Nigeria’s Disconcerting Electoral Cycles: Here We Go Again!, By Dele Agekameh
The postponement will cost some more than others, but we are all equally stained by the stigma of never getting it right the first time, of unnecessary delays and the domino effect of African time that may have been started by the same political parties now calling foul and demanding the head of the INEC chair.
The postponement of the elections this past weekend was a sad confirmation of the fears of many Nigerians; that electoral activity in this country is cursed by the same hand of mediocrity that has stained all aspects of life in Nigeria. For months, weeks and days before the original date set for the elections, Professor Mahmood Yakubu, the chairman of the Independent National Electoral Commission (INEC), was resolute in his assurances that INEC was ready to go, and that all areas had been covered. Going by the excuses that poured out from INEC after the dirty deed had been done on Saturday, it seemed that no contingency arrangement had been made for the “logistical” issues that arose.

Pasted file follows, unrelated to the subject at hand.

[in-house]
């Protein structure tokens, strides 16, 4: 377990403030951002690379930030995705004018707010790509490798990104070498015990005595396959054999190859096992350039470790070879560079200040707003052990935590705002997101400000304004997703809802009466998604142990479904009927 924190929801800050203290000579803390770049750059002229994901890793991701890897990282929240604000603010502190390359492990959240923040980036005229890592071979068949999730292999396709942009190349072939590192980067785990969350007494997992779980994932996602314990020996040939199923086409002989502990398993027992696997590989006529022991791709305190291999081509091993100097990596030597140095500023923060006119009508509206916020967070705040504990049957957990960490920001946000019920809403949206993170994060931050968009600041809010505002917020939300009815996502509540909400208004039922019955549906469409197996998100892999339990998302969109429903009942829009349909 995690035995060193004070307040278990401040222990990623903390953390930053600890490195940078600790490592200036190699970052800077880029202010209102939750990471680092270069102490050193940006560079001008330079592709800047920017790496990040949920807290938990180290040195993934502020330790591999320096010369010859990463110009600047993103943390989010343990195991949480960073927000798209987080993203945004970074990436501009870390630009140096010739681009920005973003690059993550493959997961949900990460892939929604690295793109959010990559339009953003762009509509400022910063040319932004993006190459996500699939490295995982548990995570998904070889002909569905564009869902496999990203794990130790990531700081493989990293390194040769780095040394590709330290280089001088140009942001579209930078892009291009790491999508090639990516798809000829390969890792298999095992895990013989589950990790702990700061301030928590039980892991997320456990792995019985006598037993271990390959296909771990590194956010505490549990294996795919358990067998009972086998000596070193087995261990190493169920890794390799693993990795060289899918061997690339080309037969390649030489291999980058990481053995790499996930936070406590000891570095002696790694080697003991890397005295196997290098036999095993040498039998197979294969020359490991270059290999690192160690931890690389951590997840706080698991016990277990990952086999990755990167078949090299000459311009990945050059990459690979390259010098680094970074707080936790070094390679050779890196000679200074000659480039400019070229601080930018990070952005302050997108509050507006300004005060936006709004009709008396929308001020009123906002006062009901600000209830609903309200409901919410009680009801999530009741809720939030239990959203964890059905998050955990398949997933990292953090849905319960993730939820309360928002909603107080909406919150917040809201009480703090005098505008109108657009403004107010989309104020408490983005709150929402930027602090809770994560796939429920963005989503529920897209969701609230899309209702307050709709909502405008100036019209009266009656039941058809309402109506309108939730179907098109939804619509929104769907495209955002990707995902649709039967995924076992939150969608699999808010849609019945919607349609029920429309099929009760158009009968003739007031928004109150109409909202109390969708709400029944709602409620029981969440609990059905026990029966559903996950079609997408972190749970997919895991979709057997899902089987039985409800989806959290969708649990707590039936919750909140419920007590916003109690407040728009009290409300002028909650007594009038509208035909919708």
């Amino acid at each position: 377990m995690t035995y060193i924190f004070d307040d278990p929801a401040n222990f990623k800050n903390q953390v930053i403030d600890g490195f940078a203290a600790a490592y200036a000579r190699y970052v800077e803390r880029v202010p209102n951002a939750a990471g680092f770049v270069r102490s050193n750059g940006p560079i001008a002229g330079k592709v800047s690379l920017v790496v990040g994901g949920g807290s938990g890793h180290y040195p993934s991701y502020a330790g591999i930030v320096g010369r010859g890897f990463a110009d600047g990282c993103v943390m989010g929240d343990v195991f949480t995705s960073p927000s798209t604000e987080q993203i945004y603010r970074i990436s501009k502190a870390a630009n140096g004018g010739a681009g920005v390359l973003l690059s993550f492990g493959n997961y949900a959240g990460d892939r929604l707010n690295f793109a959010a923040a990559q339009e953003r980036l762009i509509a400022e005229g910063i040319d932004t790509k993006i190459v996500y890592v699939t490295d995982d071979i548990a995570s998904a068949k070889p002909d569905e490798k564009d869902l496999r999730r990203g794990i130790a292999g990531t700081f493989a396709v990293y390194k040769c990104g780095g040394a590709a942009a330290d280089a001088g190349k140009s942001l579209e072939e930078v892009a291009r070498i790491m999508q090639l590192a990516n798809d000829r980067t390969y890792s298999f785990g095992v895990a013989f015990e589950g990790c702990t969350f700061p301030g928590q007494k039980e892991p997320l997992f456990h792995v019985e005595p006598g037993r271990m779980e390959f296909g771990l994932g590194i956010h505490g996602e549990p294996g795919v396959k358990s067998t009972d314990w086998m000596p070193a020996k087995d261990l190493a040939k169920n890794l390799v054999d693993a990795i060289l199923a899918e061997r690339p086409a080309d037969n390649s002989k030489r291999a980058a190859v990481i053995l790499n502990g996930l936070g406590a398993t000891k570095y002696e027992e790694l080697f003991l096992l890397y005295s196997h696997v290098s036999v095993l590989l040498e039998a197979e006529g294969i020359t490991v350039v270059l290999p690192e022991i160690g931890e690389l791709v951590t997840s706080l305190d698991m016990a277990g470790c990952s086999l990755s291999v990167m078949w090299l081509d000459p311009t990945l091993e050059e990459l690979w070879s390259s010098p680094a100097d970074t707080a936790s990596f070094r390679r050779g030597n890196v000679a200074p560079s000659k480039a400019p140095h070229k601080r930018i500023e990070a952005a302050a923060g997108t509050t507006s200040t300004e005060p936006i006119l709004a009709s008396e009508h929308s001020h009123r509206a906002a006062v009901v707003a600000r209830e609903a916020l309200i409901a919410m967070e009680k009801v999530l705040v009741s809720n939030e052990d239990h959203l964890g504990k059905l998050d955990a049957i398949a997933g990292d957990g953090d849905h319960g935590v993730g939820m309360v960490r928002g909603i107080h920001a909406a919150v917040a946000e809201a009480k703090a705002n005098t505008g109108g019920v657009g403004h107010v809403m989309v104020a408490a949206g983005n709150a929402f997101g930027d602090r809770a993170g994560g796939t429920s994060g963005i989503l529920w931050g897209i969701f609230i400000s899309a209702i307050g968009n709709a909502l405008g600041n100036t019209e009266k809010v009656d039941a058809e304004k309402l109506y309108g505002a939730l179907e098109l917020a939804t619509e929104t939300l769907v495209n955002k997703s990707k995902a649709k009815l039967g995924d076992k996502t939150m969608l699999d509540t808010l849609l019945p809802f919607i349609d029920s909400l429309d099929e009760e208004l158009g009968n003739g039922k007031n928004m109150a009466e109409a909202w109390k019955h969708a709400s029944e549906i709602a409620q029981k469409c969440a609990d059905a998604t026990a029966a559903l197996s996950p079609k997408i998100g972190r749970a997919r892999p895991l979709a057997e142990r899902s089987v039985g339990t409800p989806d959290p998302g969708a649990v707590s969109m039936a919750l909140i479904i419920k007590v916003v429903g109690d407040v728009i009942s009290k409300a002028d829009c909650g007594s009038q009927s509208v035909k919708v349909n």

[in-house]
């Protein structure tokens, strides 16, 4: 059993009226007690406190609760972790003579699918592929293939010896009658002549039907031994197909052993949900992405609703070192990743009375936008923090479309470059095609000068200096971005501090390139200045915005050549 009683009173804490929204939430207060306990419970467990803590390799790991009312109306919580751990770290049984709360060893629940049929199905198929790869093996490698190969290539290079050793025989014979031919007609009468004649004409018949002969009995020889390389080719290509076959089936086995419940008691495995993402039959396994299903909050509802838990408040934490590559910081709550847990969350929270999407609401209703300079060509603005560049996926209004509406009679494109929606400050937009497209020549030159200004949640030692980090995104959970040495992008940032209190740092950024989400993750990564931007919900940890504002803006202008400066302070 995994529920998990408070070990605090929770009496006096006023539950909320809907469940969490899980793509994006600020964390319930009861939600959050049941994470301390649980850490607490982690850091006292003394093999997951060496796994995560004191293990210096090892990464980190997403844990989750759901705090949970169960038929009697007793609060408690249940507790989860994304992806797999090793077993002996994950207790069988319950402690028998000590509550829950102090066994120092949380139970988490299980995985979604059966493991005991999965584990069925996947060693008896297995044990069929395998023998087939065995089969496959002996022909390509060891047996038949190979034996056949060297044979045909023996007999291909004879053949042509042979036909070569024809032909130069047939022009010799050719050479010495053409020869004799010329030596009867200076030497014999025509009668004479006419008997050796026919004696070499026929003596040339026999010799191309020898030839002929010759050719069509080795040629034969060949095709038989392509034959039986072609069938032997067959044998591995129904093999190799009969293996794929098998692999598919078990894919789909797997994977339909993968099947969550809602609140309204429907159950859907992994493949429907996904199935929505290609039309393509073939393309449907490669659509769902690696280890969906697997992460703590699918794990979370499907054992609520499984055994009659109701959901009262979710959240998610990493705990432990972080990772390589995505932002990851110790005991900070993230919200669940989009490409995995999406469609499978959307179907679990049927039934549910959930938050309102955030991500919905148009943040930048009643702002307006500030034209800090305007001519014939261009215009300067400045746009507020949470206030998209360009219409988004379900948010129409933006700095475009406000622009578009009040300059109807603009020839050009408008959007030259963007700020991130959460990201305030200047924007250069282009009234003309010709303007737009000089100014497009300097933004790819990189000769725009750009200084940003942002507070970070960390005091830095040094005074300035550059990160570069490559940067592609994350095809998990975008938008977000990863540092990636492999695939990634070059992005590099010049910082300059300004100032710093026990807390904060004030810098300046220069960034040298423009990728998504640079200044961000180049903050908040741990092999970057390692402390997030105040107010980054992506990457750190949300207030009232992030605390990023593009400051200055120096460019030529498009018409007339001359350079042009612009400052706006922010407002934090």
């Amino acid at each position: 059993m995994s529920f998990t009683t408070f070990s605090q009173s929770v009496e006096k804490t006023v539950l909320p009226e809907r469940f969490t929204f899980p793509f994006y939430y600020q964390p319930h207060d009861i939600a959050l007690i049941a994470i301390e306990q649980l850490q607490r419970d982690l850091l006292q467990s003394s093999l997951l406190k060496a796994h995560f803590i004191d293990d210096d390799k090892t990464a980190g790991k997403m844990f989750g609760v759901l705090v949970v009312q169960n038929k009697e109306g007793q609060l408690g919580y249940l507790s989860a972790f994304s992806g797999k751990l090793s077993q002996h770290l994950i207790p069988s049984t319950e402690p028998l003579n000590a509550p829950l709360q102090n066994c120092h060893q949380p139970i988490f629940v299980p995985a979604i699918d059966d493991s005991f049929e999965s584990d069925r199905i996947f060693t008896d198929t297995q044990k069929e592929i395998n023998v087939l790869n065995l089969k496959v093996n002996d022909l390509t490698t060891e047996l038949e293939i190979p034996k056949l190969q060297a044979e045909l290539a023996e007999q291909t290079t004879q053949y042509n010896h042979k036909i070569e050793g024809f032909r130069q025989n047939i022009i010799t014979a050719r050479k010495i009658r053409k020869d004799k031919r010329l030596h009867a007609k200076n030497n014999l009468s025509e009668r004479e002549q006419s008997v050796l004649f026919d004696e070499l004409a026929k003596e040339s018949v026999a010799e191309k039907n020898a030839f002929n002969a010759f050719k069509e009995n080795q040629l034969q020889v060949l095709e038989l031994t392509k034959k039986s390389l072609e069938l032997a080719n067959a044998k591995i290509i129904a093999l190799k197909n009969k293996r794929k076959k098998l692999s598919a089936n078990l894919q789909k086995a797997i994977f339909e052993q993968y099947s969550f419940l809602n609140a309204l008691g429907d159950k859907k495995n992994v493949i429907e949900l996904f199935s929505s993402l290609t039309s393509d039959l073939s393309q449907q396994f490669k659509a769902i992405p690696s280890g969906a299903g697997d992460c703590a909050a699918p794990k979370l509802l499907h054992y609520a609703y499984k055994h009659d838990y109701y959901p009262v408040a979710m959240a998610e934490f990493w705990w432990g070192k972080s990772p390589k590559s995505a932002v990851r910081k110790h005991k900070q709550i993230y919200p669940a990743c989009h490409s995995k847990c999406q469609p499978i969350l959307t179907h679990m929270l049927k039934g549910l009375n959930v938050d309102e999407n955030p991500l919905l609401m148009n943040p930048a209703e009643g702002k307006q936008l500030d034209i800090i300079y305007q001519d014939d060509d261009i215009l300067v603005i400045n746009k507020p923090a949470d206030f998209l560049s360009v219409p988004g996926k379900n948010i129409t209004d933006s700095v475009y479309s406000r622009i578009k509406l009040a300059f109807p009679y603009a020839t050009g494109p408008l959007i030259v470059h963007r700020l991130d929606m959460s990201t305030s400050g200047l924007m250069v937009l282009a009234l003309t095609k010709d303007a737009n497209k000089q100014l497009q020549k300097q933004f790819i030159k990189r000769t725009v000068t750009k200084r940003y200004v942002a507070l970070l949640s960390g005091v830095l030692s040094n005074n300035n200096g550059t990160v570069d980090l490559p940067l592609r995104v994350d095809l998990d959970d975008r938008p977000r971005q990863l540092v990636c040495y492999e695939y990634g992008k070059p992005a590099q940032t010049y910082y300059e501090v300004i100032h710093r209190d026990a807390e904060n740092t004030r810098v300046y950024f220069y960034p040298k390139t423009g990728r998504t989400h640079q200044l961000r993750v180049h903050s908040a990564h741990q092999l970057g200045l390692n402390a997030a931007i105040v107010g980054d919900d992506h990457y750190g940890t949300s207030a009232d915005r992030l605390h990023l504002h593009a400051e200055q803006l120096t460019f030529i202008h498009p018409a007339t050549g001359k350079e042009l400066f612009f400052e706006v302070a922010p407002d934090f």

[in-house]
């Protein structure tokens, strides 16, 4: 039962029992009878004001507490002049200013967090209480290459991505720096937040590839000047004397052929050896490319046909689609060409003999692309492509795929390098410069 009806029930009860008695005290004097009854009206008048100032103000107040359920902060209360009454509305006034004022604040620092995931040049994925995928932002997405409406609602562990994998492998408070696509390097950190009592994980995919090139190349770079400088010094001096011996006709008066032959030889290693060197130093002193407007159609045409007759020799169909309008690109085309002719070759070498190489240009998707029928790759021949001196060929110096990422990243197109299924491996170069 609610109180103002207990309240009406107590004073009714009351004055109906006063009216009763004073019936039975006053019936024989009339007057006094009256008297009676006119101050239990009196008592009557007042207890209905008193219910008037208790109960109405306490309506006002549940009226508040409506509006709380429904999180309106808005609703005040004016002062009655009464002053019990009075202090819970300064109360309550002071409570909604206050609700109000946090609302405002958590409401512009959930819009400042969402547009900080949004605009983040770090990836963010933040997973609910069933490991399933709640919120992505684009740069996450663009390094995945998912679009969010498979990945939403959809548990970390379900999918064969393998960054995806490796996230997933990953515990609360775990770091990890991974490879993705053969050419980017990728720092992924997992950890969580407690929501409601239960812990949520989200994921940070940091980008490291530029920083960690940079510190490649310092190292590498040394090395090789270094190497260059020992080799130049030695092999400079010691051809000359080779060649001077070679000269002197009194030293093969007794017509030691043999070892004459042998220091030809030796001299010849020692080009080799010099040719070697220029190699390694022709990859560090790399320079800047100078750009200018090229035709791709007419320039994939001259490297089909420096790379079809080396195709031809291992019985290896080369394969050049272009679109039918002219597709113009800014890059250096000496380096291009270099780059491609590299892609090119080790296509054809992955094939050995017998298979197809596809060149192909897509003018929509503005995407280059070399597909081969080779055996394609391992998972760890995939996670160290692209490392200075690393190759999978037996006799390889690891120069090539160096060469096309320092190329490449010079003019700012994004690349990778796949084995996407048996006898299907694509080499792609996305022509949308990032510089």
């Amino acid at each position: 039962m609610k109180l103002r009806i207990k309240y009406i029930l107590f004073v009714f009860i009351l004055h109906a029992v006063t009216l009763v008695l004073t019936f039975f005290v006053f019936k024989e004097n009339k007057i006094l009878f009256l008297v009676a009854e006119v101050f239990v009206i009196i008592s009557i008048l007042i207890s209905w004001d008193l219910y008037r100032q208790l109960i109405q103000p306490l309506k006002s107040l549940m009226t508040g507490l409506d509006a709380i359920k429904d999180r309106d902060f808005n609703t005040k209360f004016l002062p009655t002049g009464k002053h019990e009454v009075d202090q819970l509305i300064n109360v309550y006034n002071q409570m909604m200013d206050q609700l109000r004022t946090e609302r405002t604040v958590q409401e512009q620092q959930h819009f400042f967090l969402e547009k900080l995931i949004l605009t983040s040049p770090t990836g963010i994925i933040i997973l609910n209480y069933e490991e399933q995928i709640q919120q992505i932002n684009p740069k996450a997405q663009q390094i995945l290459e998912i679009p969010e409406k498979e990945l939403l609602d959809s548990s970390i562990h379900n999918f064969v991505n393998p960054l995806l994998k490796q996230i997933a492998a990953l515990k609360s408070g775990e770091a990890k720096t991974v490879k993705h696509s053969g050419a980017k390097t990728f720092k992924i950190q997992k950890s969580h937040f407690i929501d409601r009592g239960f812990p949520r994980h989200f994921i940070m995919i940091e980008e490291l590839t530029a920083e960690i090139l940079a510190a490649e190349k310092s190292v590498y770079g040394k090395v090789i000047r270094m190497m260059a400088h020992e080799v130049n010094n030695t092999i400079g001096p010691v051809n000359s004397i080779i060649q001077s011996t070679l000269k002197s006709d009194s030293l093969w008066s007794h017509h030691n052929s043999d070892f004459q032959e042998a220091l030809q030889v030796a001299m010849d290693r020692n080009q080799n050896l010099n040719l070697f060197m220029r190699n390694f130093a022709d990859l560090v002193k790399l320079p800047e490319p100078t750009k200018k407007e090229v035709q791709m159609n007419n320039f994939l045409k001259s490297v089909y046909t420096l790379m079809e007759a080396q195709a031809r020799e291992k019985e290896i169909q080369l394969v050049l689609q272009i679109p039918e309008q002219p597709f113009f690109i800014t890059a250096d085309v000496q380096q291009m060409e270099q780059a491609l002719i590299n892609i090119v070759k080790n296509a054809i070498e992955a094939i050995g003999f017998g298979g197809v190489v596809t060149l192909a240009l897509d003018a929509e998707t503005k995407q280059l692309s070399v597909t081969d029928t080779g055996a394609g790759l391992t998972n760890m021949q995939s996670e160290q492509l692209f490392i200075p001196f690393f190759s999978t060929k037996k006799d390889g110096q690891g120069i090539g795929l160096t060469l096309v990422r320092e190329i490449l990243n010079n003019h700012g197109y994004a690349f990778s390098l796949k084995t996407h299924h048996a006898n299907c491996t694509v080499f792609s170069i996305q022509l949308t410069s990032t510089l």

Everyone would agree that “bad weather” should not feature on a list of things likely to derail preparations for a major national event that has technically been in the works since the last elections in 2015. Not only that, alleged acts of sabotage, which likely led to fires in INEC’s offices in Abia, Anambra and Plateau States, are said to have also contributed to the postponement, according to INEC. From the different statements emanating from INEC officials, the explanations point to an overriding desire by the Commission for all election activities to begin at the same time of 8 a.m. throughout the country, which would not have been possible last Saturday. Whether Nigerians are even now confident that this will happen on February 23, is another matter entirely.
Unsurprisingly, there have been accusations thrown from one political party to the other, and the leadership of INEC has not been spared in the blame throwing. For sure, Professor Yakubu has to take the lion share of the blame, as the decision to postpone, and all issues leading to it, are areas within his responsibility, which were not met. Faced with having staggered elections commencing at different times in different cities or outright postponement within hours to the exercise, INEC chose the latter, after arrangements had been made by people and businesses to accommodate the exercise. The action has now set a trend of unbroken election postponements since 2011 elections.